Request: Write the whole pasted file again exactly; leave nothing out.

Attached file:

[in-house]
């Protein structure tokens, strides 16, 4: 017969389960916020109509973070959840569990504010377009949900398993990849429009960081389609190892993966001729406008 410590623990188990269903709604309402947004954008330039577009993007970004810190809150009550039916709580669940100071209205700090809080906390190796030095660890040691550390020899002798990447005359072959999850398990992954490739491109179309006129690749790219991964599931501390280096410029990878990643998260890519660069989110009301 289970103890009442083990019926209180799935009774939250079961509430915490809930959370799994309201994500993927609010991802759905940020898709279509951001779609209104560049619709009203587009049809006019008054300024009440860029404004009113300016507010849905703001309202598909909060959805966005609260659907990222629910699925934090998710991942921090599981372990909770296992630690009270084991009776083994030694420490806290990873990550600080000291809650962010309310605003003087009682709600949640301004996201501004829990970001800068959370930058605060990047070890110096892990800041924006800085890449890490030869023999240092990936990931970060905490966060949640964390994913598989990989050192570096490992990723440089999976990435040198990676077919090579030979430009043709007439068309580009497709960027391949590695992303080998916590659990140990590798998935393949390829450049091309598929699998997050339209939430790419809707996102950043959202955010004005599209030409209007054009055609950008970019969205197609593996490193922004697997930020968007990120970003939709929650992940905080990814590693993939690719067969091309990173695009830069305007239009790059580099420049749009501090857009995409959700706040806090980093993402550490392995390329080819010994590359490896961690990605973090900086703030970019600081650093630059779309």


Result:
[in-house]
């Protein structure tokens, strides 16, 4: 017969389960916020109509973070959840569990504010377009949900398993990849429009960081389609190892993966001729406008 410590623990188990269903709604309402947004954008330039577009993007970004810190809150009550039916709580669940100071209205700090809080906390190796030095660890040691550390020899002798990447005359072959999850398990992954490739491109179309006129690749790219991964599931501390280096410029990878990643998260890519660069989110009301 289970103890009442083990019926209180799935009774939250079961509430915490809930959370799994309201994500993927609010991802759905940020898709279509951001779609209104560049619709009203587009049809006019008054300024009440860029404004009113300016507010849905703001309202598909909060959805966005609260659907990222629910699925934090998710991942921090599981372990909770296992630690009270084991009776083994030694420490806290990873990550600080000291809650962010309310605003003087009682709600949640301004996201501004829990970001800068959370930058605060990047070890110096892990800041924006800085890449890490030869023999240092990936990931970060905490966060949640964390994913598989990989050192570096490992990723440089999976990435040198990676077919090579030979430009043709007439068309580009497709960027391949590695992303080998916590659990140990590798998935393949390829450049091309598929699998997050339209939430790419809707996102950043959202955010004005599209030409209007054009055609950008970019969205197609593996490193922004697997930020968007990120970003939709929650992940905080990814590693993939690719067969091309990173695009830069305007239009790059580099420049749009501090857009995409959700706040806090980093993402550490392995390329080819010994590359490896961690990605973090900086703030970019600081650093630059779309």